You might notice that there isn’t much to talk about with “runs over land.” I mean, a motorized scooter certainly doesn’t fly in the air, so this feels obvious. But “self-propelled” seems to have more to discuss! So that means you will likely want to spend more time on the issue of whether a motor scooter is self-propelled than whether it runs over land.

If there are multiple issues, you can also use this type of chart to determine which issue requires the most time.

Speaking of issues, outlining will help you issue spot. You will hear this as a buzzword all around: that you need to “spot the issues” or “issue spot.” But what does that mean? Remember that a hypothetical is essentially a story. So your job is to read the story and determine the “issues” or questions to solve. A professor may ask you a very directed question, such as “Did Defendant commit murder?”, in which case, your issue-spotting just got much easier! However, it is more than likely that the professor will end the hypothetical story with “What are the rights of the parties?” or “What crimes can Bob be charged with?”

This means that a large part of earning points on your exam is figuring out what issues, or legal problems, to solve. Everyone tackles this in a slightly different way. However, I suggest taking one of the two methods described below and making it your own.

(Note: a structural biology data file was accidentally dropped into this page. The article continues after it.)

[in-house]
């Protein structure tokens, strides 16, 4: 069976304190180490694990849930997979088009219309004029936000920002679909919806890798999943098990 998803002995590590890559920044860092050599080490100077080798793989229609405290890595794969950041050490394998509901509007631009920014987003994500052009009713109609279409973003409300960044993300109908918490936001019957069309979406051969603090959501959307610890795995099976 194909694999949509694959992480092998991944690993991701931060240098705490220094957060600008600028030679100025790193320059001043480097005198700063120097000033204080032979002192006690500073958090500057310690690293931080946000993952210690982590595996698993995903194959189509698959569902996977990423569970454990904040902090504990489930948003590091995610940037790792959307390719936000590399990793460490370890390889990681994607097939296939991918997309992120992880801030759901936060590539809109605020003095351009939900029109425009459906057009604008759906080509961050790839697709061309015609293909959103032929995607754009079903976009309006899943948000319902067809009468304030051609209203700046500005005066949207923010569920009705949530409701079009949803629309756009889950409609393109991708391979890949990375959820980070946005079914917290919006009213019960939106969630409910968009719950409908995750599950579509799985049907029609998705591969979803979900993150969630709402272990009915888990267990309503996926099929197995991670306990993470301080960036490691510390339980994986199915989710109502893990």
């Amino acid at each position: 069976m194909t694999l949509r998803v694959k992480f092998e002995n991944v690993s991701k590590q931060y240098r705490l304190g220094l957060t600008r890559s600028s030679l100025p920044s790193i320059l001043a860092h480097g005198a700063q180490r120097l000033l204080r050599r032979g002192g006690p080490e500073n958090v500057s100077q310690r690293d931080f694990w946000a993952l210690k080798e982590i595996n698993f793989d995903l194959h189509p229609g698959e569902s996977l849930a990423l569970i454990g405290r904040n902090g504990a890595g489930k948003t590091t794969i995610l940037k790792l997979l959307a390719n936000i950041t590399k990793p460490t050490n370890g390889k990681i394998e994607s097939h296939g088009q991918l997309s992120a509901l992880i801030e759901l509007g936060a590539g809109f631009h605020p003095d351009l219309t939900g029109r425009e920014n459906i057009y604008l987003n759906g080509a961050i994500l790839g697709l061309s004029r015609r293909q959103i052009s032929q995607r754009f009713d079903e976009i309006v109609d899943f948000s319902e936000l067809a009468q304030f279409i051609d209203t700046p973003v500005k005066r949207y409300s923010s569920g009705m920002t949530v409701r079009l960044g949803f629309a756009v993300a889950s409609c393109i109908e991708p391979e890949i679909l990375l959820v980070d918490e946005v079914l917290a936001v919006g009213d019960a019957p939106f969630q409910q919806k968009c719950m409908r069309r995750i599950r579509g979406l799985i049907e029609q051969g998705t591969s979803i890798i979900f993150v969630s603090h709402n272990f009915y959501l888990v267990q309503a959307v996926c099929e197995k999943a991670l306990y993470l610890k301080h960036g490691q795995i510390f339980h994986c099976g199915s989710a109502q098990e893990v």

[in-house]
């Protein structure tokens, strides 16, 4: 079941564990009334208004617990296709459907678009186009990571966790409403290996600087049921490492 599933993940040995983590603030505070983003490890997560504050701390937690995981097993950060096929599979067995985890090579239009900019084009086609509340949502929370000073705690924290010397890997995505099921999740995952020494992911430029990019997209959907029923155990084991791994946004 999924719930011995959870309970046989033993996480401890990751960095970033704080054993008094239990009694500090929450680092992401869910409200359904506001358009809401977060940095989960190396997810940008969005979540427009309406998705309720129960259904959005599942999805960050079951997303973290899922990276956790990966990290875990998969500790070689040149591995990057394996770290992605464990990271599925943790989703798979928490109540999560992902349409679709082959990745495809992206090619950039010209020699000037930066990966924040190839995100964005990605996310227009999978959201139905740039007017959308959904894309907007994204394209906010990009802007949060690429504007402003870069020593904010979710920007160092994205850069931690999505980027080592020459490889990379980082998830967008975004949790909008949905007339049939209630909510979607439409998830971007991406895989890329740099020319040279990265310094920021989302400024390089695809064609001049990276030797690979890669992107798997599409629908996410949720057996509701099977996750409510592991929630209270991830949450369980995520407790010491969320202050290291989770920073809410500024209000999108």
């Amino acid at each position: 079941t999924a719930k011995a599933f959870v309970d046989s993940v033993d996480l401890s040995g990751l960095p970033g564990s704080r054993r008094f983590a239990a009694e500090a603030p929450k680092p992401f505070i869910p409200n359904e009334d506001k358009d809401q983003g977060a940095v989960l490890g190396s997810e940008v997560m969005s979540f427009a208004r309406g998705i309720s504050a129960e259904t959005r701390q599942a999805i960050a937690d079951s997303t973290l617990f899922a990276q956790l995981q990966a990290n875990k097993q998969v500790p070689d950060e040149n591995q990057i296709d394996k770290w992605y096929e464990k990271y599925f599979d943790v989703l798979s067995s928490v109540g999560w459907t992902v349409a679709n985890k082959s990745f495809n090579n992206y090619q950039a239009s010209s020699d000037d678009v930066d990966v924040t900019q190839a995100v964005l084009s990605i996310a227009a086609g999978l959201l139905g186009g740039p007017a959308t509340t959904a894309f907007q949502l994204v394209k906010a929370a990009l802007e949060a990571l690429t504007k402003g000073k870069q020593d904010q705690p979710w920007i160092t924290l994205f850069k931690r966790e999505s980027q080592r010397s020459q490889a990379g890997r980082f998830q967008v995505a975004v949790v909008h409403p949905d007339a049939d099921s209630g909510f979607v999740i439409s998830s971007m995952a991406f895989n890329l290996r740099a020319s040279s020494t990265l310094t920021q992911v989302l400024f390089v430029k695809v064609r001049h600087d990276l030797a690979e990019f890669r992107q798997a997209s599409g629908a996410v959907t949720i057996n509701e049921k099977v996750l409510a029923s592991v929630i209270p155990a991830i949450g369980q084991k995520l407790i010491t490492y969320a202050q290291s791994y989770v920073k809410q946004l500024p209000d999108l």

Issue Spotting Method 1: The Checklist

In doing the outlining that I mentioned above, you can create a mini-outline or “attack outline,” which is what I just call a checklist. Essentially, it should be a one-page list of the types of law you covered. For example, in a torts class, you are going to cover various types of torts. Therefore, your checklist might look something like this:

1. Intentional Torts

a. Assault

b. Battery

c. False Imprisonment

d. Trespass

e. Trespass to Chattels

f. Conversion

2. Negligence

Note that this is an incomplete checklist, and the complete version will look different depending on your professor and class. The idea is that if I have this memorized, I can quickly go through the fact pattern to see if any of the torts show up. Part of your checklist might also be to add in “activating facts.” What I mean by that is, if you are looking for an assault, or a battery, what are you looking for?

For example, for battery, I might know that I need a person in the fact pattern to touch another person, so I’m indicating that in my checklist. I can go through the story and think, “Alright, is anyone touching someone else? If so, could that be a battery?” Similarly, trespass requires land or entering the land of another. Is that showing up in the facts? Adding these types of “activating facts” to our checklist might look like this:

1. Intentional Torts

a. Assault

b. Battery – touching of another

c. False Imprisonment